January 14,2010

Should Baidu Giggle at Google's Possible Withdrawal?

By CSC staff, Shanghai

Google announced on its official blog yesterday that if it can not achieve agreements with the Chinese government concerning intellectual property rights within the legal framework in the next few weeks, it will close its operations in

China, as well as its Google.cn site.


There is speculation that Google's threat is a psychological ploy, aimed at a new round of business negotiations with the Chinese Government on search engines. The issue reflects a looming conflict between Google headquarters and Google China.


A rumor late last year had it that of Google China's music search business would be terminated, which proved to be hearsay but not entirely groundless. Word is that Google headquarters is dissatisfied with a series of localization policies carried out by Li Kaifu, Google China's founding president. Despite Li's high-profile departure in September to start his own business, his influence on Google China will long be felt.


Google's entry into China has met with repeated perils and obstacles. Its DNS has been hijacked and its service has been blocked several times. In addition, a series of problems with licensing and tax evasion charges have hampered its quest for market share. After the establishing of Google.cn, a series of policies promoted by Li Kaifu did not succeed in successfully challenging its main competitor Baidu. The latest survey results show that, outside first-tier cities such as Beijing, Shanghai, Guangzhou and Shenzhen, Google's market share is below 20%, incompatible with its status as the world's largest Internet giant.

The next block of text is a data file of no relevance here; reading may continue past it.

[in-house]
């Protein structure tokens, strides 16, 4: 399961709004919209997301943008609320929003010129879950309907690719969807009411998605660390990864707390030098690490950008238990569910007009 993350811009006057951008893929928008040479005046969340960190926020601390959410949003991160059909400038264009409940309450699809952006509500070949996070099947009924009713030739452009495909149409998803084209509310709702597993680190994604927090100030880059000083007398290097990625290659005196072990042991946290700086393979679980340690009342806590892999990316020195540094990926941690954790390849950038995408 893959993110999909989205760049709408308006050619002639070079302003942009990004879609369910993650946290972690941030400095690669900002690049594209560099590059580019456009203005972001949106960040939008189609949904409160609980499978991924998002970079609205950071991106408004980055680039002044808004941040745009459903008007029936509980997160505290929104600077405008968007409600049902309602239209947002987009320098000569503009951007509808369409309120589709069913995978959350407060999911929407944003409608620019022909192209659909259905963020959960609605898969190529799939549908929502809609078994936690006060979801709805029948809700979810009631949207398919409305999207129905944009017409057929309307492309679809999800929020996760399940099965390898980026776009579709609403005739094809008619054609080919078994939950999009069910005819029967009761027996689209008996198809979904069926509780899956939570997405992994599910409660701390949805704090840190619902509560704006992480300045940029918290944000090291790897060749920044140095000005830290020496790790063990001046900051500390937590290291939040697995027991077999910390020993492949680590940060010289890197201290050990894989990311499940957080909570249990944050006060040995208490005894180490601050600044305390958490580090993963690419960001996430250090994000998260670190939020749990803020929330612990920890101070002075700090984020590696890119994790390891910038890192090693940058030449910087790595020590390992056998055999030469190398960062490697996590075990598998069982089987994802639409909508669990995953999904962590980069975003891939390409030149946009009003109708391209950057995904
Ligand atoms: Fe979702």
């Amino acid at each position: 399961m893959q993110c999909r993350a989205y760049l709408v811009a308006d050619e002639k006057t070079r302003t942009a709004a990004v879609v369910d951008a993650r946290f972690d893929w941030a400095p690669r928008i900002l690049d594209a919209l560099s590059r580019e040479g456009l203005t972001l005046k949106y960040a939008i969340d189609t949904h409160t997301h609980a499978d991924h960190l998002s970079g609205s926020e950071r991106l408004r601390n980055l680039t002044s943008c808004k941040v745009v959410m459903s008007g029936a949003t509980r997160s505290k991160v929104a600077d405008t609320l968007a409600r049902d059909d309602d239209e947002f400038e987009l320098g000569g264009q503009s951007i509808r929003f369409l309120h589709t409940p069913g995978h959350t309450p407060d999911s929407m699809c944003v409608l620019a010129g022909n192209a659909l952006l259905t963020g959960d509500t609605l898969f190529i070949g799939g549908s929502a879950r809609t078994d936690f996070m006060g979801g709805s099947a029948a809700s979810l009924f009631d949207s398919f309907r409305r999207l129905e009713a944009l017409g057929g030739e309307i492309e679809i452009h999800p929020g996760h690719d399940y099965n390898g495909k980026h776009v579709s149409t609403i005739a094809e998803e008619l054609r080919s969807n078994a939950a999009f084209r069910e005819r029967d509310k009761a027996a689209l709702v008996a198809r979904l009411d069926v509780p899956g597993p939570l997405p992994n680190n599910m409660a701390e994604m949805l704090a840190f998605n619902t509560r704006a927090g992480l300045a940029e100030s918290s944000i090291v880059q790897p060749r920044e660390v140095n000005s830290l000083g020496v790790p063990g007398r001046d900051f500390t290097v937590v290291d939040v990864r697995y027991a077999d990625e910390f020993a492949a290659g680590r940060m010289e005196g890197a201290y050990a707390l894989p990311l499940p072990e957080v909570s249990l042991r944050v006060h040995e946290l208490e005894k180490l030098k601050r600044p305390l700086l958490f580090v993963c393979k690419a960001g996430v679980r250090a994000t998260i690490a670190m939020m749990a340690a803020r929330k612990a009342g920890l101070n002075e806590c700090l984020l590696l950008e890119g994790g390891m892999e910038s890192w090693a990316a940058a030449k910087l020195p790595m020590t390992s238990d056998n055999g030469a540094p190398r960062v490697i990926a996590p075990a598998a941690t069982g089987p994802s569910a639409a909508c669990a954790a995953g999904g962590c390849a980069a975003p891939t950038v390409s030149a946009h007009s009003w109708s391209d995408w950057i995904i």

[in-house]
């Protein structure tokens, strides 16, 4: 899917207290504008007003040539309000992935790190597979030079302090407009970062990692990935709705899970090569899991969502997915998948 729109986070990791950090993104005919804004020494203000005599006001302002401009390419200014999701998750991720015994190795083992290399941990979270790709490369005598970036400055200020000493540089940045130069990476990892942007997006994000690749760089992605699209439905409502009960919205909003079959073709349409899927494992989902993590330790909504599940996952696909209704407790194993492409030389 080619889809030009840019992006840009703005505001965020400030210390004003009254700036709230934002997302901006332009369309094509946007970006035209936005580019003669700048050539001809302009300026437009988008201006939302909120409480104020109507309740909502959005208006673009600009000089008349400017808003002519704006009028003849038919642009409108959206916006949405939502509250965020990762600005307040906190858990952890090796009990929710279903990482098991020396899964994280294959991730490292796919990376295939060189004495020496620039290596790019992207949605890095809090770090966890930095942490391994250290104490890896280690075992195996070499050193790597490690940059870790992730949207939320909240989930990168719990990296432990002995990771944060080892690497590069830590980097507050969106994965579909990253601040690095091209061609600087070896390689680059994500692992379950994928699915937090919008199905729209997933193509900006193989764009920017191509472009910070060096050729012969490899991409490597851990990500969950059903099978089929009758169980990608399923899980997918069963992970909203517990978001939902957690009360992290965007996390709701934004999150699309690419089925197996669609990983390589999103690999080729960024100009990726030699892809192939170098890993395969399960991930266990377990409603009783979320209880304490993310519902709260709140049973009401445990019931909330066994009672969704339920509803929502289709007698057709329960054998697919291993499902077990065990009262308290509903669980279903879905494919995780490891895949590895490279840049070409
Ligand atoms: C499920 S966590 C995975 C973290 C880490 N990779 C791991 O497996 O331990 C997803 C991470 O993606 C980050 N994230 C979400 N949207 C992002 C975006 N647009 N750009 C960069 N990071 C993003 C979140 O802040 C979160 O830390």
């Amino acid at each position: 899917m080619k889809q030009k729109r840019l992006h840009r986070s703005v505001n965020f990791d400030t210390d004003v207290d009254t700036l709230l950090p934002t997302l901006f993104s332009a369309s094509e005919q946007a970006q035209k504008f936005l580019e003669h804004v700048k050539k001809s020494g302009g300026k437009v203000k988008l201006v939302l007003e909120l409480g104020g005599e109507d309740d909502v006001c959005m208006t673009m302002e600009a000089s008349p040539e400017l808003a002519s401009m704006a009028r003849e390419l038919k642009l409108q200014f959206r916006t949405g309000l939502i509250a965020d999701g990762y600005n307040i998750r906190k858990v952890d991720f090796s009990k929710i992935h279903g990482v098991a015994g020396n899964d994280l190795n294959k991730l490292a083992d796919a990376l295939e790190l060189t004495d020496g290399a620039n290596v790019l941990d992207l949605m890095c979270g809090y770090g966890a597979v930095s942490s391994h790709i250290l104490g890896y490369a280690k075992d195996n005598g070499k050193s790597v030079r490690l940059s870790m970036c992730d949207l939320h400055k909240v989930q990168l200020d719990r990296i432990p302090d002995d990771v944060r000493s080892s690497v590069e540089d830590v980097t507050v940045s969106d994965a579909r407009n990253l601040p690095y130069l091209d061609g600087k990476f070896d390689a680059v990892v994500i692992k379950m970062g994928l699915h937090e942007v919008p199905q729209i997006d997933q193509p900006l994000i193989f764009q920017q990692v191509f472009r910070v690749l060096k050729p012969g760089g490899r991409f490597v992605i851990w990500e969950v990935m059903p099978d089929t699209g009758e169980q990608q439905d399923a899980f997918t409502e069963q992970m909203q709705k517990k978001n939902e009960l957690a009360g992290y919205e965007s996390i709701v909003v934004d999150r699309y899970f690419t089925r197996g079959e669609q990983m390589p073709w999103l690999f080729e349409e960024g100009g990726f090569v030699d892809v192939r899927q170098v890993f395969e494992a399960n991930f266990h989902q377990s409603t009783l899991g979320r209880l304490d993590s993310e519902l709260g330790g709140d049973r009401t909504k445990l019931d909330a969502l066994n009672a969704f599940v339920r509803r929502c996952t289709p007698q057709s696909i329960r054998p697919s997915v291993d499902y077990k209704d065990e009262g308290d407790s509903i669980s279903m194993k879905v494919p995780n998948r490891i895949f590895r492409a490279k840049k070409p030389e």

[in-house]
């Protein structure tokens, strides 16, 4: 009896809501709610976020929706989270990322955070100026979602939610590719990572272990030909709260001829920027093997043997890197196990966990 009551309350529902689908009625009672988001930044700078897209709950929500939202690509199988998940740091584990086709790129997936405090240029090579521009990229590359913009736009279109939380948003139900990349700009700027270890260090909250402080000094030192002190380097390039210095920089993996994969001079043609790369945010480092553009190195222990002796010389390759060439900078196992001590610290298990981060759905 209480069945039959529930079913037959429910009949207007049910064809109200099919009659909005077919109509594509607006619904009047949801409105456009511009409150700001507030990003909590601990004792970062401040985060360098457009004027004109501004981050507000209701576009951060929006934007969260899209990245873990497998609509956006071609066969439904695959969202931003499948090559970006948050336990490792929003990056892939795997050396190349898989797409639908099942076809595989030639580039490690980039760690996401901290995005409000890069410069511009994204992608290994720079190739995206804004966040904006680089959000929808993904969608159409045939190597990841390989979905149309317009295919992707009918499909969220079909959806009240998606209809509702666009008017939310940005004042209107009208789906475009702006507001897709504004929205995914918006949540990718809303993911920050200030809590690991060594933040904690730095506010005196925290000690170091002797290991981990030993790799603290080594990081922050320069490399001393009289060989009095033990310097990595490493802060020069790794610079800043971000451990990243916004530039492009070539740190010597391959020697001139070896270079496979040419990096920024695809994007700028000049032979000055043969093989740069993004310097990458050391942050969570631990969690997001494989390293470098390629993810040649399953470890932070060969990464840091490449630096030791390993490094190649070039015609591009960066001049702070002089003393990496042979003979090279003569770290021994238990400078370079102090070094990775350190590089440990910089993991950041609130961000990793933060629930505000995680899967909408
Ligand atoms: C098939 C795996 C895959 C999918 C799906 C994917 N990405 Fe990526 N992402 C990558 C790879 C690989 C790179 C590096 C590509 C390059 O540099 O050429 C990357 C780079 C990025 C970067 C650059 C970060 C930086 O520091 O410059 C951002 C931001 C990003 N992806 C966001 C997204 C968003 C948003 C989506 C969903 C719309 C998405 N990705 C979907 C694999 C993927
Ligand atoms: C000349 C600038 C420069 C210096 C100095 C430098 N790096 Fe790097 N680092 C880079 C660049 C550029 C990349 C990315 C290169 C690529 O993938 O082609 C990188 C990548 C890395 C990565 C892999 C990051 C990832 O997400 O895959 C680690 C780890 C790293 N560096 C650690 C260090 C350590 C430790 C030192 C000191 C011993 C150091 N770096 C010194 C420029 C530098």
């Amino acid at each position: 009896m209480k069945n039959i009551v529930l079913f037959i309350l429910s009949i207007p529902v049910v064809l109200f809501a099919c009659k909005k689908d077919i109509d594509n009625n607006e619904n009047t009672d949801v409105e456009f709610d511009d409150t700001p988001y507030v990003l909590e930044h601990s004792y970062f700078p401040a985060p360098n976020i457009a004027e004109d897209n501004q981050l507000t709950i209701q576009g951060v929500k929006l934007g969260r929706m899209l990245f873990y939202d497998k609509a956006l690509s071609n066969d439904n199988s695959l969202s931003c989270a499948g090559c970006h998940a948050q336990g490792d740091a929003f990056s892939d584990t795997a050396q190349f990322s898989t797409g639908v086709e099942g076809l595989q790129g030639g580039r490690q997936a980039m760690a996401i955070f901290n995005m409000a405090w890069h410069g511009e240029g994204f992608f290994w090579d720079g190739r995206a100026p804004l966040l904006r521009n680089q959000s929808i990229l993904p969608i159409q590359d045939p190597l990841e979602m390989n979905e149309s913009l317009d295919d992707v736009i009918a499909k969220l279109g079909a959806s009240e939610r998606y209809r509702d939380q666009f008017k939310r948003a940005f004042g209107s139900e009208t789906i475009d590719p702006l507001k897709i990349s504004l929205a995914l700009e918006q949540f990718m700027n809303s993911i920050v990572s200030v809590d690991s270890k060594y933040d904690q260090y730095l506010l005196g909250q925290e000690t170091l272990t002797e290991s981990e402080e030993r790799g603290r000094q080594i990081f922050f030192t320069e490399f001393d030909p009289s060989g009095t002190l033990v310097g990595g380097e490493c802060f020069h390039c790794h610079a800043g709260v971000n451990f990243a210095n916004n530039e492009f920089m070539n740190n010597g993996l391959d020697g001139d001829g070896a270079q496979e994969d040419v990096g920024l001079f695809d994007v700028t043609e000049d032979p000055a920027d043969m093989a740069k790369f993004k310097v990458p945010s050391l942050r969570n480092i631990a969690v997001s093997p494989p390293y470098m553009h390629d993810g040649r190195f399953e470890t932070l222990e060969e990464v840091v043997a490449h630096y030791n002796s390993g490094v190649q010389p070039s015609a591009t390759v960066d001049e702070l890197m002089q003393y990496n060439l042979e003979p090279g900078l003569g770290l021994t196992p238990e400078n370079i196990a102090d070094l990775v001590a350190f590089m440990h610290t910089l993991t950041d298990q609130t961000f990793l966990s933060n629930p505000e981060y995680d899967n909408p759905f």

Insiders estimate that if Google withdraws from the Chinese market, more than 50,000 people engaged in Google ads and search engine optimization will lose their jobs, more than 200,000 individual owners will lose their network channels to make money, the promotion of more than 1 million corporate networks will be influenced, and more than 100 million internet users will lose a major search engine.


Google seems to have made its decision. Its position on withdrawal from China has completely bypassed Google China. It may well be its true intention to withdraw from the disputed land of the Chinese Internet.


A series of Internet measures by the Chinese government, including the barring of any content in its search results deemed to violate Chinese law, have caused Google China to make compromises that clearly violate the principles Google has publicly adhered to. That and its unsuccessful drive for market share may make giving up Google China less a disaster than it might seem.


Google's 2008 annual revenues in China are estimated at $210 million, against Baidu's of $468.8 million, while Google's global revenues totaled $21.8 billion, so Google China's revenue was less than 1% of Google's total. Withdrawal from China will have little impact on the company.


China's Internet users hope the Chinese government will negotiate earnestly with Google on both sides' concerns. The world's best Internet services, such as YouTube, Facebook, Twitter, Blogger, WordPress, and Google, are leaving China one by one, a growing problem in a world that is otherwise becoming increasingly connected. Baidu CEO Robin Li has said that it is difficult to see where Google will be in five years time. He must be aware that, despite the withdrawal of his greatest competitor, Google's withdrawal from China may be a harbinger of troubles for Baidu.


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